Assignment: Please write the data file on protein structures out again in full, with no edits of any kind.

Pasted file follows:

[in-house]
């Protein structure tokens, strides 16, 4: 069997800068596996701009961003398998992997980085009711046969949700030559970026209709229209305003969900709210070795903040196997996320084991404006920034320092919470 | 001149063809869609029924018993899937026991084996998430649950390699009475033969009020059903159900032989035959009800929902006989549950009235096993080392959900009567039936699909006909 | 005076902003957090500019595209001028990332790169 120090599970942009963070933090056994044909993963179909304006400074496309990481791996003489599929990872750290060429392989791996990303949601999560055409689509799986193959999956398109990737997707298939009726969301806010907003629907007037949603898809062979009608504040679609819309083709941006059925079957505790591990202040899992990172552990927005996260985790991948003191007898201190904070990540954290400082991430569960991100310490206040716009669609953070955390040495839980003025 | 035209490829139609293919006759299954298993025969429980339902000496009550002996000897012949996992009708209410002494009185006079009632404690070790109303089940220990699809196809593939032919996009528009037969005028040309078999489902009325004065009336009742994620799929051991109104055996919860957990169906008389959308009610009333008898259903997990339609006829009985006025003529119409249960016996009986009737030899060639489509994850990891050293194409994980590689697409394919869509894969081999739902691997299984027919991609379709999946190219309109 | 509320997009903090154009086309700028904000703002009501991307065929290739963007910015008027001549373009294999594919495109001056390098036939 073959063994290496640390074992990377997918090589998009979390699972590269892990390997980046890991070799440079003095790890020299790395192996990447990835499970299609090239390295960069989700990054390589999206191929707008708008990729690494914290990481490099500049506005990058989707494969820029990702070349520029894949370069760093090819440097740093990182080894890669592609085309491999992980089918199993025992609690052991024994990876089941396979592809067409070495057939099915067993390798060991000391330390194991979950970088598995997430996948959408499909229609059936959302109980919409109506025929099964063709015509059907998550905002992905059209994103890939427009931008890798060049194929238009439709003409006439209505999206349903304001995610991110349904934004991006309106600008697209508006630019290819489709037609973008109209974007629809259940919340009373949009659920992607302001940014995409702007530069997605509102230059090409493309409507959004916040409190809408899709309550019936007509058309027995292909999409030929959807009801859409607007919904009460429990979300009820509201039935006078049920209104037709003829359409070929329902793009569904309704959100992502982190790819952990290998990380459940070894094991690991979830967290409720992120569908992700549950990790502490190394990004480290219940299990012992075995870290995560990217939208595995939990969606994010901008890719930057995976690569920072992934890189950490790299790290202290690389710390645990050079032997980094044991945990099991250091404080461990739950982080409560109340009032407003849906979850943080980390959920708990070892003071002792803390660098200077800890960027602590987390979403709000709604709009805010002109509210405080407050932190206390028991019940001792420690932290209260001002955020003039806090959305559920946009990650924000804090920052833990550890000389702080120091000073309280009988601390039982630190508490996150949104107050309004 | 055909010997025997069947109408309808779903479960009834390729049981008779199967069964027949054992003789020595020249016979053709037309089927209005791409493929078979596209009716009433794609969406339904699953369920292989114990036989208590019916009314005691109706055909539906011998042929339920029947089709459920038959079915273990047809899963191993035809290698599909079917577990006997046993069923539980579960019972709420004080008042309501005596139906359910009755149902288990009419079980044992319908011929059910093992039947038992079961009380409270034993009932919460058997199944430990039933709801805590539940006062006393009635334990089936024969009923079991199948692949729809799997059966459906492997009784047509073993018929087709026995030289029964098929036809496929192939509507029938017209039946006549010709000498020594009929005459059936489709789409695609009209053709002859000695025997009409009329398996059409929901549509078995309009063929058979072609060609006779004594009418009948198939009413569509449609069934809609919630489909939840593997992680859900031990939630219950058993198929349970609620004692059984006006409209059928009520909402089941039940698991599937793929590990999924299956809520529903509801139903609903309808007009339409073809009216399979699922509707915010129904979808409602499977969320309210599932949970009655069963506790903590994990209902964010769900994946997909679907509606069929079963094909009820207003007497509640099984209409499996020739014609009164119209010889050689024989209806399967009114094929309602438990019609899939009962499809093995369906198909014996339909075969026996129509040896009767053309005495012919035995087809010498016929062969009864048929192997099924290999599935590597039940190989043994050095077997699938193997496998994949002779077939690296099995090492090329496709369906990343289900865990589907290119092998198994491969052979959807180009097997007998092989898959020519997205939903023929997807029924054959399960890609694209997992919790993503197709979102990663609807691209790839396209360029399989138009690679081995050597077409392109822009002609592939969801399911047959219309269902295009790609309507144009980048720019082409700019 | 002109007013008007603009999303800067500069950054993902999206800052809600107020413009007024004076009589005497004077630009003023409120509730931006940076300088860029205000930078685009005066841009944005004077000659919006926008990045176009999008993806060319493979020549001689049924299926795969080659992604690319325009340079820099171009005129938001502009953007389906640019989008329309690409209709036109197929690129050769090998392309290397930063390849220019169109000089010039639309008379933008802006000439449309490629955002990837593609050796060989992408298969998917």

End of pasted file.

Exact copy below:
[in-house]
């Protein structure tokens, strides 16, 4: 069997800068596996701009961003398998992997980085009711046969949700030559970026209709229209305003969900709210070795903040196997996320084991404006920034320092919470 | 001149063809869609029924018993899937026991084996998430649950390699009475033969009020059903159900032989035959009800929902006989549950009235096993080392959900009567039936699909006909 | 005076902003957090500019595209001028990332790169 120090599970942009963070933090056994044909993963179909304006400074496309990481791996003489599929990872750290060429392989791996990303949601999560055409689509799986193959999956398109990737997707298939009726969301806010907003629907007037949603898809062979009608504040679609819309083709941006059925079957505790591990202040899992990172552990927005996260985790991948003191007898201190904070990540954290400082991430569960991100310490206040716009669609953070955390040495839980003025 | 035209490829139609293919006759299954298993025969429980339902000496009550002996000897012949996992009708209410002494009185006079009632404690070790109303089940220990699809196809593939032919996009528009037969005028040309078999489902009325004065009336009742994620799929051991109104055996919860957990169906008389959308009610009333008898259903997990339609006829009985006025003529119409249960016996009986009737030899060639489509994850990891050293194409994980590689697409394919869509894969081999739902691997299984027919991609379709999946190219309109 | 509320997009903090154009086309700028904000703002009501991307065929290739963007910015008027001549373009294999594919495109001056390098036939 073959063994290496640390074992990377997918090589998009979390699972590269892990390997980046890991070799440079003095790890020299790395192996990447990835499970299609090239390295960069989700990054390589999206191929707008708008990729690494914290990481490099500049506005990058989707494969820029990702070349520029894949370069760093090819440097740093990182080894890669592609085309491999992980089918199993025992609690052991024994990876089941396979592809067409070495057939099915067993390798060991000391330390194991979950970088598995997430996948959408499909229609059936959302109980919409109506025929099964063709015509059907998550905002992905059209994103890939427009931008890798060049194929238009439709003409006439209505999206349903304001995610991110349904934004991006309106600008697209508006630019290819489709037609973008109209974007629809259940919340009373949009659920992607302001940014995409702007530069997605509102230059090409493309409507959004916040409190809408899709309550019936007509058309027995292909999409030929959807009801859409607007919904009460429990979300009820509201039935006078049920209104037709003829359409070929329902793009569904309704959100992502982190790819952990290998990380459940070894094991690991979830967290409720992120569908992700549950990790502490190394990004480290219940299990012992075995870290995560990217939208595995939990969606994010901008890719930057995976690569920072992934890189950490790299790290202290690389710390645990050079032997980094044991945990099991250091404080461990739950982080409560109340009032407003849906979850943080980390959920708990070892003071002792803390660098200077800890960027602590987390979403709000709604709009805010002109509210405080407050932190206390028991019940001792420690932290209260001002955020003039806090959305559920946009990650924000804090920052833990550890000389702080120091000073309280009988601390039982630190508490996150949104107050309004 | 055909010997025997069947109408309808779903479960009834390729049981008779199967069964027949054992003789020595020249016979053709037309089927209005791409493929078979596209009716009433794609969406339904699953369920292989114990036989208590019916009314005691109706055909539906011998042929339920029947089709459920038959079915273990047809899963191993035809290698599909079917577990006997046993069923539980579960019972709420004080008042309501005596139906359910009755149902288990009419079980044992319908011929059910093992039947038992079961009380409270034993009932919460058997199944430990039933709801805590539940006062006393009635334990089936024969009923079991199948692949729809799997059966459906492997009784047509073993018929087709026995030289029964098929036809496929192939509507029938017209039946006549010709000498020594009929005459059936489709789409695609009209053709002859000695025997009409009329398996059409929901549509078995309009063929058979072609060609006779004594009418009948198939009413569509449609069934809609919630489909939840593997992680859900031990939630219950058993198929349970609620004692059984006006409209059928009520909402089941039940698991599937793929590990999924299956809520529903509801139903609903309808007009339409073809009216399979699922509707915010129904979808409602499977969320309210599932949970009655069963506790903590994990209902964010769900994946997909679907509606069929079963094909009820207003007497509640099984209409499996020739014609009164119209010889050689024989209806399967009114094929309602438990019609899939009962499809093995369906198909014996339909075969026996129509040896009767053309005495012919035995087809010498016929062969009864048929192997099924290999599935590597039940190989043994050095077997699938193997496998994949002779077939690296099995090492090329496709369906990343289900865990589907290119092998198994491969052979959807180009097997007998092989898959020519997205939903023929997807029924054959399960890609694209997992919790993503197709979102990663609807691209790839396209360029399989138009690679081995050597077409392109822009002609592939969801399911047959219309269902295009790609309507144009980048720019082409700019 | 002109007013008007603009999303800067500069950054993902999206800052809600107020413009007024004076009589005497004077630009003023409120509730931006940076300088860029205000930078685009005066841009944005004077000659919006926008990045176009999008993806060319493979020549001689049924299926795969080659992604690319325009340079820099171009005129938001502009953007389906640019989008329309690409209709036109197929690129050769090998392309290397930063390849220019169109000089010039639309008379933008802006000439449309490629955002990837593609050796060989992408298969998917």